Introduction

Lignocellulosic materials, such as sugarcane bagasse, have been considered promising materials in the biofuel industry for the synthesis of second generation ethanol. However, the affordable production of these biofuels derived from plant biomass is currently dependent on the discovery of new enzymes to increase the efficiency of cellulose hydrolysis. In this context, animals such as insects which feed on plant material or wood may possess interesting biochemical pathways to promote an efficient hydrolysis of plant polymers, solving inherent problems to the digestion of lignocellulose, including detoxification of secondary plant phytochemicals and enzyme inhibitors (Morrison et al. 2009). In insects, the digestion of cellulose and hemicellulose has been observed in several orders such as Thysanura, Plecoptera, Orthoptera, Isoptera, Coleoptera, Trichoptera, Hymenoptera, Phasmida, Blattodea and Diptera (Sun and Scharf 2010).

Several cockroaches (including P. americana) are omnivorous insects that feed and survive on different food sources including cellulose-rich compounds. In this insect, the production of endogenous glucanases is predominantly associated to salivary glands and the midgut (Genta et al. 2003; Bignell 1981). The cockroaches, as well as low termites (Inward et al. 2007), digest these polymers by cooperation between two systems: endogenous insect enzymes and enzymes secreted by a variety of gut microorganisms, including protozoa and bacteria (Sun and Scharf 2010). The digestion of lignocellulosic compounds in insect guts, in a general view, comprises three basic stages involving insect and microbial enzymes: Stage I: hydrolysis, Stage II: oxidation and/or fermentation and Stage III acetogenesis and/or methanogenesis (including the participation of Archaea) (Hongo et al. 2005; Gill et al. 2006; Konig 2006; Hongoh 2010; Watanabe and Tokuda 2010). In insects that digest cellulosis, the trituration (grinding) of fiber material is arguably Stage I, for which both cockroaches and termites have a well-developed gizzard (Hongoh 2010). In termites, the anatomical adaptations of the gut form specialized micro-environmental chambers with different pH levels and redox potential that promote an important increase in concentrations and functionality of the intestinal enzymes. These chambers allow the effective breakdown of lignocellulosic biomass and a concomitant release of sugar monomers (Watanabe and Tokuda 2010). These microorganisms are absolutely essential to the digestion of many different animals, from insects to humans, and their diversity has been mainly studied by 16S rRNA sequence analysis. This approach has revealed the presence of several bacterial species that are mostly affiliated, but not restricted, to the phyla Firmicutes, Actinobacteria, Bacterioidetes, and Spirochetes (Hongo et al. 2005; Gill et al. 2006) that are strongly associated to the stage I of digestion.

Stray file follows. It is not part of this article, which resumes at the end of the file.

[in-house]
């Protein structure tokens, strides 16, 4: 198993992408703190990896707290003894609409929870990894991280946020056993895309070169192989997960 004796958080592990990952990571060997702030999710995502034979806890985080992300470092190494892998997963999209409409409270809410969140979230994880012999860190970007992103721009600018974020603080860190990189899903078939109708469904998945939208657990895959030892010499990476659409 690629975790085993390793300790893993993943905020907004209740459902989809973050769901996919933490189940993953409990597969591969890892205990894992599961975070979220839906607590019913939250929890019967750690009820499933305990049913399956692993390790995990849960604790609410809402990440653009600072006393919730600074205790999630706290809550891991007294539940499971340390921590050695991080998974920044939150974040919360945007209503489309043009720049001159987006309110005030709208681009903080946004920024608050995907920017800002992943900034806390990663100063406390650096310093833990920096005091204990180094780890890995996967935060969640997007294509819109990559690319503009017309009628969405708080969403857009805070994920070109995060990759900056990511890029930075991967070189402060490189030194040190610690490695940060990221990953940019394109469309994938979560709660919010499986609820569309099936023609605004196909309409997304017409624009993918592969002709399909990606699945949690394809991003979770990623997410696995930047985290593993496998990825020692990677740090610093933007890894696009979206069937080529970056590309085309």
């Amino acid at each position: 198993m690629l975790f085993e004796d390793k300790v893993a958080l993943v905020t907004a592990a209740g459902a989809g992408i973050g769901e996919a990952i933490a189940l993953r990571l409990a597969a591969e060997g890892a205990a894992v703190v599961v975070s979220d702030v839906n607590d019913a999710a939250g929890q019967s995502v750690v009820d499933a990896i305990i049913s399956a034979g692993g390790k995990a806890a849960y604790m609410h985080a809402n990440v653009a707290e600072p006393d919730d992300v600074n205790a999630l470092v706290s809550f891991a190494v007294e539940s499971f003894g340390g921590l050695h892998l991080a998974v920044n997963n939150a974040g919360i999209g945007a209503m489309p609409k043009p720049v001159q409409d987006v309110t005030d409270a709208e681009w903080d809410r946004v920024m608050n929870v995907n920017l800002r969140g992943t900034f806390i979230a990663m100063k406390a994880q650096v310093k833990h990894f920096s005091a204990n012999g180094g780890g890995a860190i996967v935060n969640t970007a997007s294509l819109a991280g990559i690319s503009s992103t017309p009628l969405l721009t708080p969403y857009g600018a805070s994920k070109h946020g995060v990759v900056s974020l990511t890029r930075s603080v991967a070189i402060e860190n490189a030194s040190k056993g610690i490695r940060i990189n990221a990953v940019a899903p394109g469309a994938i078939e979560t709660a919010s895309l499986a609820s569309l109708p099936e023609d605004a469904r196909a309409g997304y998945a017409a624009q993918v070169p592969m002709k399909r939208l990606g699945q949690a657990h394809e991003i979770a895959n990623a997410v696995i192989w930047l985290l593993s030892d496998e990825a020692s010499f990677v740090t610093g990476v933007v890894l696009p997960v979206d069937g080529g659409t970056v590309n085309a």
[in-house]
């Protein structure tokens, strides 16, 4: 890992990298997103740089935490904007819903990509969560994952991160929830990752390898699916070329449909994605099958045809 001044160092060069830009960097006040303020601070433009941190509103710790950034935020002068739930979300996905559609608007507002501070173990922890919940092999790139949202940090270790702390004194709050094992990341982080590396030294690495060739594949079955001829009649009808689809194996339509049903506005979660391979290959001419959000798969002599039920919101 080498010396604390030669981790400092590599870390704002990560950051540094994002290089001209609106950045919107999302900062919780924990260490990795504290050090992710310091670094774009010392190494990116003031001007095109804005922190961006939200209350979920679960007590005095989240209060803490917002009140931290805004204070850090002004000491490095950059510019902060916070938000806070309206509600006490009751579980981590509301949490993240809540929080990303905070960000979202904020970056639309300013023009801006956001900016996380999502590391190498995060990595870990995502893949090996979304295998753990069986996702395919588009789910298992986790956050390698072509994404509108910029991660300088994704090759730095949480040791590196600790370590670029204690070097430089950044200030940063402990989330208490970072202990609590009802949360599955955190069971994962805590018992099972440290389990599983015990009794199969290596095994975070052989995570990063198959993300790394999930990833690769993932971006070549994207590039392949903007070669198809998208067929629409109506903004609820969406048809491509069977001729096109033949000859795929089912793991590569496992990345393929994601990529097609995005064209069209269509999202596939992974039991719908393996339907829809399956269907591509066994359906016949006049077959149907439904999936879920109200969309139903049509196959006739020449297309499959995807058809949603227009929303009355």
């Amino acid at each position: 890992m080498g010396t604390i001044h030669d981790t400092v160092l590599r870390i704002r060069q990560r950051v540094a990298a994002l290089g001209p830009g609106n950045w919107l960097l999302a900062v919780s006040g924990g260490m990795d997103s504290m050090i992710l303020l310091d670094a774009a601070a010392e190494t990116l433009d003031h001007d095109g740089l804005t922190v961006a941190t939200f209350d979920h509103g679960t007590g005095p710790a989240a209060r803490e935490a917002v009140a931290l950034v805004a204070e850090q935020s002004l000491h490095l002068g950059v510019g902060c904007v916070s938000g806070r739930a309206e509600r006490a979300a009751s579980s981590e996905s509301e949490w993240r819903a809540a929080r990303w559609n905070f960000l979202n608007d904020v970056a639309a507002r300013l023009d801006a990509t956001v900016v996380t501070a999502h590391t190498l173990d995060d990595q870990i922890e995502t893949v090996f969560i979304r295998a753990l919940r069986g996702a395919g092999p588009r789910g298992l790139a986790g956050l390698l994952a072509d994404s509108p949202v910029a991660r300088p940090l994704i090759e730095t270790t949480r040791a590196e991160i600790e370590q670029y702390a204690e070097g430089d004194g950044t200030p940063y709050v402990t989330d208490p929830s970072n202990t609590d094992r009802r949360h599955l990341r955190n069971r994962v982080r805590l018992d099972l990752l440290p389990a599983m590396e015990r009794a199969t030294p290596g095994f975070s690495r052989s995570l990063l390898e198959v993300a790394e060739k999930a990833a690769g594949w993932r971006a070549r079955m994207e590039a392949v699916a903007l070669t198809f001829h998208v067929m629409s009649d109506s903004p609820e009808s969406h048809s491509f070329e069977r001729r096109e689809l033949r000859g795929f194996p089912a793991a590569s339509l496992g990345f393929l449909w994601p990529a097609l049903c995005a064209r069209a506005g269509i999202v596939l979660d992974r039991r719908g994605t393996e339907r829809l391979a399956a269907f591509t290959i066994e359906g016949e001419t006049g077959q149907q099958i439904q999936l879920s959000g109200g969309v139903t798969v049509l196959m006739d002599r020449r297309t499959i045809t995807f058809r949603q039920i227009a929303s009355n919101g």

Spatial characteristics of insect guts may harbor a significant population of specialized resident bacteria in these different microenvironments (Brune 1998; Dillon and Dillon 2004). Several other factors can influence microbiota composition of animal guts such as the host immune system, environmental microbial inputs, and the presence of specialized intestinal anatomical structures, the pH of distinct segments, the redox potential during food passage and also the diet. It has been shown that diet components alter gut microbiota composition in several organisms such as humans, pigs, dogs, snails and others (Leser et al. 2000; Konstantinov et al. 2002; Middelbos et al. 2010; Cardoso et al. 2012). Changing the foraging source from grain to hay in the diet, for example, can significantly change the bacterial population of bovine rumen (Tajima et al. 2001). Furthermore, in P. americana, a cellulose-rich diet induces a specific growth of the hindgut microbiota, mainly of methanogens and the anaerobic ciliate protozoan Nyctotherus ovalis, that could be involved in increasing cellulolytic activity and methane production (Gijzen and Barugahare 1992; Gijzen et al. 1994). Thus, the adaptation of the gut microbiota to dietary changes could be an important mechanism for digestion, especially for displaying new specific enzymes associated with the degradation of particular types of polymers.

Thus, the guts of termites and cockroaches may represent a large source of untapped microbial diversity and, in this sense, culture-independent methods provide a powerful opportunity to study the species richness of insect gut bacteria involved in plant cell wall deconstruction and possibly help to discover new microbial enzymes for biofuel production (Warnecke et al. 2007). Considering that there is little information on how diet affects the composition of gut microbiota in cockroaches, this work describes for the first time the influence of sugarcane bagasse and crystalline cellulose diets on P. Americana gut bacterial communities.

Materials and methods

Experimental design

Adult male and female cockroaches (Figure 1A) were selected from an established colony and kept under a natural light regime and fed with different diets. The animals were separated into individual containers and exclusively fed with dried finely mowed sugarcane bagasse or cellulose (Avicel® PH 101 Sigma Aldrish code product 11365, PA, USA) ad libitum for at least two weeks.

thumbnailFigure 1. Digestive system of P. americana. (A) Adult insect and (B) Whole gut. FG–Foregut; MG–Midgut; HG; Hindgut.